However, in early 2017, Google announced that they will display warnings when users are asked to enter any information over an HTTP connection, not just passwords or credit card data. In other words, if a user submits their email address or searches for products on a site not using HTTPS, they will immediately see the “Not Secure” notice. Those searchers using Incognito mode will even be able to see that warning when landing on any site that is not encrypted, even if it doesn’t ask them to perform any action.
Of course, Google is planning to take these initiatives to the next level, by displaying the “Not secure” message for all HTTP sites to all searchers, even those outside Incognito mode.
And, this sounds legit, given the fact that 40% of the 100 top ecommerce sites still don’t use HTTPS. In addition, Mozilla’s researchers claim that more than 40% of the web traffic has not been encrypted yet.
So, the only way to stay relevant to your customers and make your site trusted is to start using HTTPS.
This sounds like a good plan but it’s still full of numerous holes. Namely, there are many trustworthy online retailers that really encrypt their passwords and credit card information, but haven’t switched to HTTPS entirely. Even though these sites are trustworthy and legitimate, Google will still show security warnings and may scare buyers away.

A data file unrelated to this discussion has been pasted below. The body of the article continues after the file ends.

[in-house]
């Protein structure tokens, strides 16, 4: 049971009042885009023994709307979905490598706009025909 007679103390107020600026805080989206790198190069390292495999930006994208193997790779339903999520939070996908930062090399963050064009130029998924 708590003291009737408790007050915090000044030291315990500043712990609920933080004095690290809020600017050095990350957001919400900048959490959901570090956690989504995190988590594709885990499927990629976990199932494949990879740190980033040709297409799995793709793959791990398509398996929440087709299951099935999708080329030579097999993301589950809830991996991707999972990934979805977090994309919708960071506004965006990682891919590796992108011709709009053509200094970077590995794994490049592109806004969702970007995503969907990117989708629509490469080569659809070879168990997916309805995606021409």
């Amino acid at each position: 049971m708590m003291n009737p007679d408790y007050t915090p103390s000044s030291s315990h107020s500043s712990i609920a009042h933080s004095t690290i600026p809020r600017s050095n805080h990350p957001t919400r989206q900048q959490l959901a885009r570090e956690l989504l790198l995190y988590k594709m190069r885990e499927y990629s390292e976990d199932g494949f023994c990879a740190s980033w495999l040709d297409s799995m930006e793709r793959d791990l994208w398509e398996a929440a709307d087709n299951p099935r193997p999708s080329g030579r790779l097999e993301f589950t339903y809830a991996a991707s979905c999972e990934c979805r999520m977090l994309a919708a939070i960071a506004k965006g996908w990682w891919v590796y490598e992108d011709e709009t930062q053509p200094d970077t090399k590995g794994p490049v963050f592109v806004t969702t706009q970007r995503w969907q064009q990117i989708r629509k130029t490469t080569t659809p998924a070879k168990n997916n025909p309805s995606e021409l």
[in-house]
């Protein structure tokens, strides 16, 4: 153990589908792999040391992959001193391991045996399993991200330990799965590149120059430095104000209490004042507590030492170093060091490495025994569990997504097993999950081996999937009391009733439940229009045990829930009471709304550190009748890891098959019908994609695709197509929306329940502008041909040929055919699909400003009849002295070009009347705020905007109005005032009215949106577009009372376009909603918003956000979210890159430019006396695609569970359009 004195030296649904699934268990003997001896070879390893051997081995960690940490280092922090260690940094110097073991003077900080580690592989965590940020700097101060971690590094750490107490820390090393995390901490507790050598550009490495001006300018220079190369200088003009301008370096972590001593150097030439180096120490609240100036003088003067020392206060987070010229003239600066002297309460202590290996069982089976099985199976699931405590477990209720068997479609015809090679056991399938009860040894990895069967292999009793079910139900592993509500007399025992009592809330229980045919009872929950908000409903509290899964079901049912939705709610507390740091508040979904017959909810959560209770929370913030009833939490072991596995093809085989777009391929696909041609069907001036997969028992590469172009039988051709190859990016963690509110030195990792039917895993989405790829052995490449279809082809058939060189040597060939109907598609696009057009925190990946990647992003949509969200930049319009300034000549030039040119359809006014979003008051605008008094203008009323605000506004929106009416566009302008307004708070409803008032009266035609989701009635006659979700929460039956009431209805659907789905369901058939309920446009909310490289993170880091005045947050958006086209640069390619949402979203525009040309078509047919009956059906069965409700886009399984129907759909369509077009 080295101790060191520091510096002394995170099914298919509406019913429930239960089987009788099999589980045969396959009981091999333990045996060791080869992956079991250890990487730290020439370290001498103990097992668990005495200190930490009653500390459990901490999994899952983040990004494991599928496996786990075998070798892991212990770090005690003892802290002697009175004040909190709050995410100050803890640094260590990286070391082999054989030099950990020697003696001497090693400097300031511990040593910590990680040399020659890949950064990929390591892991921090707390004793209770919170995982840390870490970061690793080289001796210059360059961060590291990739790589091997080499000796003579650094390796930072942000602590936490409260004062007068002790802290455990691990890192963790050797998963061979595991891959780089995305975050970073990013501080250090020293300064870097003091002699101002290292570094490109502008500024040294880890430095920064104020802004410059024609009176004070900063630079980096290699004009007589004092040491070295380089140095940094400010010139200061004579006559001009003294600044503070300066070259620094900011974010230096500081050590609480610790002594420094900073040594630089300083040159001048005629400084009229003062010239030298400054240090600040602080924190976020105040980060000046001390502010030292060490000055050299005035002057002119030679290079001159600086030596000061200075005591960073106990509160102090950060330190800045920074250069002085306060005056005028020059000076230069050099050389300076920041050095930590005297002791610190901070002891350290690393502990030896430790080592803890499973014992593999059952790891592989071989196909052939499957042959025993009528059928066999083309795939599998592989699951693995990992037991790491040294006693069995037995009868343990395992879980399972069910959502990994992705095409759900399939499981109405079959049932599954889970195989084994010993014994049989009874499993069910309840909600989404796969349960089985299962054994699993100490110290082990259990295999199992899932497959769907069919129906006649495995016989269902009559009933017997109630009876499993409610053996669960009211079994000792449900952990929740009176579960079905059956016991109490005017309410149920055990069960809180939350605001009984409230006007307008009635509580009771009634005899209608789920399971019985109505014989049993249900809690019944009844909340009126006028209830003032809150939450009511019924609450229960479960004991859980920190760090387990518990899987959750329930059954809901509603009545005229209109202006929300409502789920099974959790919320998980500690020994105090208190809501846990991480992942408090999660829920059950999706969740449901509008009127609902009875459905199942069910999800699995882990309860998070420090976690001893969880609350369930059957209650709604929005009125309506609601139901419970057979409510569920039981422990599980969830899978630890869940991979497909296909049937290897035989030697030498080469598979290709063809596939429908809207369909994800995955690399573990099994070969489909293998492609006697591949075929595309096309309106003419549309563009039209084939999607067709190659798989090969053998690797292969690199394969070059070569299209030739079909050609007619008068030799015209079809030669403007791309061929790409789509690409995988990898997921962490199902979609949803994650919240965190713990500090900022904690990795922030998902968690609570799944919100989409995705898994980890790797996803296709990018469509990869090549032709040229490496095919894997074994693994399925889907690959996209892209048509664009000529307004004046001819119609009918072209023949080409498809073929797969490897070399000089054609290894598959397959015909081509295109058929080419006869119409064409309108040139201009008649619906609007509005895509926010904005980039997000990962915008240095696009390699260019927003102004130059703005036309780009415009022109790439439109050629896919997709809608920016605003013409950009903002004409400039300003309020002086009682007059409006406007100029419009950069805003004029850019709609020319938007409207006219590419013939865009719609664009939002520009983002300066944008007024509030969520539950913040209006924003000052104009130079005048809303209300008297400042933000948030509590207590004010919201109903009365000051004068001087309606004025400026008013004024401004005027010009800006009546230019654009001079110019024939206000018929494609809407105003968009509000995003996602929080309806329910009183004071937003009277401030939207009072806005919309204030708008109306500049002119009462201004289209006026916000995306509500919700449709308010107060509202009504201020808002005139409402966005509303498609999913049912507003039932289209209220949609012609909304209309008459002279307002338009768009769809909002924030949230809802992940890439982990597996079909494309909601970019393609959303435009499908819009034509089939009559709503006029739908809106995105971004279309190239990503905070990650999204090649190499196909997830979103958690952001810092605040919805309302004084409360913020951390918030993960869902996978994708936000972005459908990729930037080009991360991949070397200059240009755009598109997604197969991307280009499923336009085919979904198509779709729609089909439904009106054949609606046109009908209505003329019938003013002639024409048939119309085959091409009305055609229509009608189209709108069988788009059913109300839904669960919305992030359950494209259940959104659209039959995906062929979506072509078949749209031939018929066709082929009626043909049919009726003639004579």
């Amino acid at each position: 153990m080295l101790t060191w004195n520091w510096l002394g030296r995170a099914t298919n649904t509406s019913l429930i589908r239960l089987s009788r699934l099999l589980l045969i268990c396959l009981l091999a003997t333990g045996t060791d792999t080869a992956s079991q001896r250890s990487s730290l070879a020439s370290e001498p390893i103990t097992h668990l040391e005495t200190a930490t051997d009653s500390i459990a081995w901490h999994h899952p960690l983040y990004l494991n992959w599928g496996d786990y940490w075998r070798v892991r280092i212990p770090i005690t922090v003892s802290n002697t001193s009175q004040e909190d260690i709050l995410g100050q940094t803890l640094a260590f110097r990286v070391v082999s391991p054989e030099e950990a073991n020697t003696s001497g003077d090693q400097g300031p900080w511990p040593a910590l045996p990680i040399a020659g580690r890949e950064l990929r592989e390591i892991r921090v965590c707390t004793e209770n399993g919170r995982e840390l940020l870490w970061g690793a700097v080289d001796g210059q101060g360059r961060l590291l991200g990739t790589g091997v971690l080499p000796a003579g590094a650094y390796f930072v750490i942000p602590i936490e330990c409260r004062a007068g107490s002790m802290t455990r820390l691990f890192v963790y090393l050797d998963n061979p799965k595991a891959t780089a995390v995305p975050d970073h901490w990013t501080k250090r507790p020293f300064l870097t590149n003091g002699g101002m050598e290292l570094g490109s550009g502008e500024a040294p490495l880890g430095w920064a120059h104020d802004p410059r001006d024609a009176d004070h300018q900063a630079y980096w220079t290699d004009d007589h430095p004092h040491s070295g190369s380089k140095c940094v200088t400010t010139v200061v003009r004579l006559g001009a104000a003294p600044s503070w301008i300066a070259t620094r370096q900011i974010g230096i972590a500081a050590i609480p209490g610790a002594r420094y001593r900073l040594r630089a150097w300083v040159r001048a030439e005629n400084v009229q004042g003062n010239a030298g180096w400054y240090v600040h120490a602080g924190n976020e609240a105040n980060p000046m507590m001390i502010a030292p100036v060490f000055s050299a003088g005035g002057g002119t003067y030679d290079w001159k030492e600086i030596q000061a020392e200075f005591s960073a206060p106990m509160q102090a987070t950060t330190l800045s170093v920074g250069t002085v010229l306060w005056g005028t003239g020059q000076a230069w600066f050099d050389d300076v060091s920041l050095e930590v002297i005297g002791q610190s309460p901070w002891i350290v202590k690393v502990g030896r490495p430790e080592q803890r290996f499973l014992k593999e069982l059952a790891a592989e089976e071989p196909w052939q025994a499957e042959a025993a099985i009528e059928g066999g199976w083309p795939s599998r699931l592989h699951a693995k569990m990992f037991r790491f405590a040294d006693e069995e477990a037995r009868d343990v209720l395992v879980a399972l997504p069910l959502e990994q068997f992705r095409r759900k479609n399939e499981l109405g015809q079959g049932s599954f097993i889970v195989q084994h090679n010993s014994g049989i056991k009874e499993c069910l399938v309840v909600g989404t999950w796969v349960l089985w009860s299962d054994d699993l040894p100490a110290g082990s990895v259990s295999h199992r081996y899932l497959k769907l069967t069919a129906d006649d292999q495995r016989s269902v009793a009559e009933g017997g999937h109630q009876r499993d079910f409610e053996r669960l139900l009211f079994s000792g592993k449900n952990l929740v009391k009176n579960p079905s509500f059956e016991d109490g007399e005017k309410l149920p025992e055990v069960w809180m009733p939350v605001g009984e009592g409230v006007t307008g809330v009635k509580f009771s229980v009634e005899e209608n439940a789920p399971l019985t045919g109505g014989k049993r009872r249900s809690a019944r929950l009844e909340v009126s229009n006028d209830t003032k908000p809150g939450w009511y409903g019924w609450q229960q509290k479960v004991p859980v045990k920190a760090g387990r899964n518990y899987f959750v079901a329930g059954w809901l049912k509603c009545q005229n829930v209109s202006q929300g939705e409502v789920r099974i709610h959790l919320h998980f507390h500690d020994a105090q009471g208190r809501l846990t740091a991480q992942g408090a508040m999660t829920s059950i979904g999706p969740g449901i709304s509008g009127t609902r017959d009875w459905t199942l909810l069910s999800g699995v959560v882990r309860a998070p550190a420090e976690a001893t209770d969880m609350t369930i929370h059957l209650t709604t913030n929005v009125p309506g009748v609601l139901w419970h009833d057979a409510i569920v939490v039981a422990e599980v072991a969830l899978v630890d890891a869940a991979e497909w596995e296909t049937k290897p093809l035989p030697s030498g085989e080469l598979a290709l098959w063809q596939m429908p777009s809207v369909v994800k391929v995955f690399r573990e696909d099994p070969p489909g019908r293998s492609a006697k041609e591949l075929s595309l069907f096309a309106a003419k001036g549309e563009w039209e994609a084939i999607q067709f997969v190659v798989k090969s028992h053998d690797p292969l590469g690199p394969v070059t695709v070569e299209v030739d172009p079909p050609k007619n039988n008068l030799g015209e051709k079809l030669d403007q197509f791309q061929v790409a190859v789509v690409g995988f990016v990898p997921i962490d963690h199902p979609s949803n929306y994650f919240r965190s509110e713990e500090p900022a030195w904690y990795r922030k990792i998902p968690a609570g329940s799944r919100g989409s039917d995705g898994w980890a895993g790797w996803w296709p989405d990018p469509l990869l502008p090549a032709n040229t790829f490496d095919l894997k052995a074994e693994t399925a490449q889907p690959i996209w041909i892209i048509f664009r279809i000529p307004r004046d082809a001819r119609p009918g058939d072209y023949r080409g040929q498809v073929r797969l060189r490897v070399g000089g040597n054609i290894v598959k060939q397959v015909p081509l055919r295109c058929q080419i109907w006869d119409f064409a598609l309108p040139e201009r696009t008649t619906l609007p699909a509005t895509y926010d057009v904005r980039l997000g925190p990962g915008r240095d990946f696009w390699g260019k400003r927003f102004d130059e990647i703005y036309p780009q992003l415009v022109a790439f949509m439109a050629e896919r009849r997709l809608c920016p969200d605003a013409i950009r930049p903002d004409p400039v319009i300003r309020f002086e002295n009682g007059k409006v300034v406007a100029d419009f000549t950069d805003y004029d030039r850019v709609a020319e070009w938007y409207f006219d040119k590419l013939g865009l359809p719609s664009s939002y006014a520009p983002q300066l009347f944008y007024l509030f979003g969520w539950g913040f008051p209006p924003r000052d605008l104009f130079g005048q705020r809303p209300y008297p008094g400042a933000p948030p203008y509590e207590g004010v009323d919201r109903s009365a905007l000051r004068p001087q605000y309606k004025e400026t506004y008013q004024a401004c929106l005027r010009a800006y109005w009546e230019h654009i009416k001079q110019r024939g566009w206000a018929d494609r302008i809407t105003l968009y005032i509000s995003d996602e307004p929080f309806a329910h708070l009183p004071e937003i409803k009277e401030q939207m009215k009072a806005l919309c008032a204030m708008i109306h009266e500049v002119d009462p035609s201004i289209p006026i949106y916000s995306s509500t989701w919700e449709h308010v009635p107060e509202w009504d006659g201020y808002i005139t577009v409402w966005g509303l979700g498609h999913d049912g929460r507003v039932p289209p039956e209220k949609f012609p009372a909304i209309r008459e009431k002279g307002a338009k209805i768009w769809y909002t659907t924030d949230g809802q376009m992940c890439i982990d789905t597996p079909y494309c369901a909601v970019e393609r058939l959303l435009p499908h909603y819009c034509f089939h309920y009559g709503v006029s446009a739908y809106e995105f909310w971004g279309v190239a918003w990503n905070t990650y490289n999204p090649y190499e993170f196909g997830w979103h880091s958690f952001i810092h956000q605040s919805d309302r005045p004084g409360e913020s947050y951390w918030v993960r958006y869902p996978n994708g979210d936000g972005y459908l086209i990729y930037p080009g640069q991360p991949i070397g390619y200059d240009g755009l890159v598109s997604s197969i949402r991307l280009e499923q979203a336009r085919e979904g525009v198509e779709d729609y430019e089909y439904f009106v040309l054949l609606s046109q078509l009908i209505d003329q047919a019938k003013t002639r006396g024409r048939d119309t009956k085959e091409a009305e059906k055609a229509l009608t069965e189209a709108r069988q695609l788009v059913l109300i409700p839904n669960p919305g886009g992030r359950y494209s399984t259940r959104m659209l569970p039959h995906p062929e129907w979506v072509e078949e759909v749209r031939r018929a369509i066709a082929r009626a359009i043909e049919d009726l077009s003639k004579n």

The Rise of the CT Policy
To offer encrypted traffic to their visitors, a site owner first needs to apply for a certificate from a reliable Certificate Authority. This certificate is then shown to the browser so that it can validate it. The problem is that there are numerous structural flaws in this whole HTTPS certificate mechanism and many CAs are prone to manipulation. By launching Chrome 66 and introducing the Certificate Transparency project, they’re planning to make the certificate issuance process safer.
On February 2018, Google’s engineer Devon O'Brien pointed out the importance of the Certificate Transparency logging policy:
“Chrome will require that all TLS server certificates issued after 30 April, 2018 be compliant with the Chromium CT Policy. After this date, when Chrome connects to a site serving a publicly-trusted certificate that is not compliant with the Chromium CT Policy, users will begin seeing a full-page interstitial indicating their connection is not CT-compliant.”
Certificate Authorities will have to write the certificates they issue to publicly-verifiable logs. And, the certificates issued by those CAs that refuse to do so won’t be accepted in the future. For not, there have been 1,527,291,926 entries made and this initiative will prevent a wide range of certificate-based problems that may spiral down to the end-user, exposing them to numerous attacks and privacy problems, including server impersonation or man-in-the-middle attacks.
The Number of Sites Moving to HTTPS is Growing
Finally, sites are migrating to HTTPS impressively fast. Namely, a study by SEMrush shows that the number of websites marked with a green padlock has grown from 7.6% in 2014 to 31.5% in 2017. Furthermore, 41% of the top 5000 sites have already switched to HTTPS.
And, there is no doubt that Google will keep evangelizing and forcing the HTTPS adoption in the future.
So, you should move from HTTP to HTTPS as soon as possible and try to go through this process avoiding major bugs or drastic ranking or traffic drops.